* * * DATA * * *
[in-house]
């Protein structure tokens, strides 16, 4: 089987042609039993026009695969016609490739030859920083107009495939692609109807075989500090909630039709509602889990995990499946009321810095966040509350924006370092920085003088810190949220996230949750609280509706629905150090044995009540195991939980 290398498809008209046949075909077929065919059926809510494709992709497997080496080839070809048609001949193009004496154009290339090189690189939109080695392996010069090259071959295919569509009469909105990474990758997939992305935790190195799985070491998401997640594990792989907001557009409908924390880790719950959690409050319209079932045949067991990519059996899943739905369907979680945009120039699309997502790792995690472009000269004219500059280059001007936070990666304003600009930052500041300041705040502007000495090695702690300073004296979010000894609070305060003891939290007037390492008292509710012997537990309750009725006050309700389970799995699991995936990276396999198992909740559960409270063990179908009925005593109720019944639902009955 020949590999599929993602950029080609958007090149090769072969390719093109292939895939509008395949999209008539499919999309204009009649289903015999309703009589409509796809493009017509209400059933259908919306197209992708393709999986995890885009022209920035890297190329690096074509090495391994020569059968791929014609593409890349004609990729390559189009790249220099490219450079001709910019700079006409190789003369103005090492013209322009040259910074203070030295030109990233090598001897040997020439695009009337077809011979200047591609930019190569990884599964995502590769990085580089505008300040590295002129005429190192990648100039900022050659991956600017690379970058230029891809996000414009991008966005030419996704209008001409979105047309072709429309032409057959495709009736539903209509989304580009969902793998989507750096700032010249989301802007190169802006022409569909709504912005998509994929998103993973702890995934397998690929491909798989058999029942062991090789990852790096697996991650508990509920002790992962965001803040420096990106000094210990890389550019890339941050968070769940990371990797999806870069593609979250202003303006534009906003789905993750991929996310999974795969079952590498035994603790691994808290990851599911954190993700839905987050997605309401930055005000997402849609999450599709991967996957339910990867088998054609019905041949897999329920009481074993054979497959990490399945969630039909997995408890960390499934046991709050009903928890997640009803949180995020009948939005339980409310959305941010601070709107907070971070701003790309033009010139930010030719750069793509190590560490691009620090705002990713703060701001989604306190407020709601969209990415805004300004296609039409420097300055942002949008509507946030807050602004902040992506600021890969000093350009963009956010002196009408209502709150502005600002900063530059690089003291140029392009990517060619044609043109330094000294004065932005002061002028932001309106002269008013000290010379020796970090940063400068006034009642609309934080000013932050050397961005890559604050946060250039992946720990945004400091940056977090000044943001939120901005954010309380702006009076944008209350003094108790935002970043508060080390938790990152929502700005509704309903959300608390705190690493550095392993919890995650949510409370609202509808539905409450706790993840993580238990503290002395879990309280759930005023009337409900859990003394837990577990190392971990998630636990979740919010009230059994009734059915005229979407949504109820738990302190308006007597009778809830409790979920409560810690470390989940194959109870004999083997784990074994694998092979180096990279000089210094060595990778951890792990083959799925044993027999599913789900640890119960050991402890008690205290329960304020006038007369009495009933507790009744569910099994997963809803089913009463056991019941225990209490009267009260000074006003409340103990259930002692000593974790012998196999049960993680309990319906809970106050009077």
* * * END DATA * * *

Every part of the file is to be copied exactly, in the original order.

[in-house]
């Protein structure tokens, strides 16, 4: 089987042609039993026009695969016609490739030859920083107009495939692609109807075989500090909630039709509602889990995990499946009321810095966040509350924006370092920085003088810190949220996230949750609280509706629905150090044995009540195991939980 290398498809008209046949075909077929065919059926809510494709992709497997080496080839070809048609001949193009004496154009290339090189690189939109080695392996010069090259071959295919569509009469909105990474990758997939992305935790190195799985070491998401997640594990792989907001557009409908924390880790719950959690409050319209079932045949067991990519059996899943739905369907979680945009120039699309997502790792995690472009000269004219500059280059001007936070990666304003600009930052500041300041705040502007000495090695702690300073004296979010000894609070305060003891939290007037390492008292509710012997537990309750009725006050309700389970799995699991995936990276396999198992909740559960409270063990179908009925005593109720019944639902009955 020949590999599929993602950029080609958007090149090769072969390719093109292939895939509008395949999209008539499919999309204009009649289903015999309703009589409509796809493009017509209400059933259908919306197209992708393709999986995890885009022209920035890297190329690096074509090495391994020569059968791929014609593409890349004609990729390559189009790249220099490219450079001709910019700079006409190789003369103005090492013209322009040259910074203070030295030109990233090598001897040997020439695009009337077809011979200047591609930019190569990884599964995502590769990085580089505008300040590295002129005429190192990648100039900022050659991956600017690379970058230029891809996000414009991008966005030419996704209008001409979105047309072709429309032409057959495709009736539903209509989304580009969902793998989507750096700032010249989301802007190169802006022409569909709504912005998509994929998103993973702890995934397998690929491909798989058999029942062991090789990852790096697996991650508990509920002790992962965001803040420096990106000094210990890389550019890339941050968070769940990371990797999806870069593609979250202003303006534009906003789905993750991929996310999974795969079952590498035994603790691994808290990851599911954190993700839905987050997605309401930055005000997402849609999450599709991967996957339910990867088998054609019905041949897999329920009481074993054979497959990490399945969630039909997995408890960390499934046991709050009903928890997640009803949180995020009948939005339980409310959305941010601070709107907070971070701003790309033009010139930010030719750069793509190590560490691009620090705002990713703060701001989604306190407020709601969209990415805004300004296609039409420097300055942002949008509507946030807050602004902040992506600021890969000093350009963009956010002196009408209502709150502005600002900063530059690089003291140029392009990517060619044609043109330094000294004065932005002061002028932001309106002269008013000290010379020796970090940063400068006034009642609309934080000013932050050397961005890559604050946060250039992946720990945004400091940056977090000044943001939120901005954010309380702006009076944008209350003094108790935002970043508060080390938790990152929502700005509704309903959300608390705190690493550095392993919890995650949510409370609202509808539905409450706790993840993580238990503290002395879990309280759930005023009337409900859990003394837990577990190392971990998630636990979740919010009230059994009734059915005229979407949504109820738990302190308006007597009778809830409790979920409560810690470390989940194959109870004999083997784990074994694998092979180096990279000089210094060595990778951890792990083959799925044993027999599913789900640890119960050991402890008690205290329960304020006038007369009495009933507790009744569910099994997963809803089913009463056991019941225990209490009267009260000074006003409340103990259930002692000593974790012998196999049960993680309990319906809970106050009077």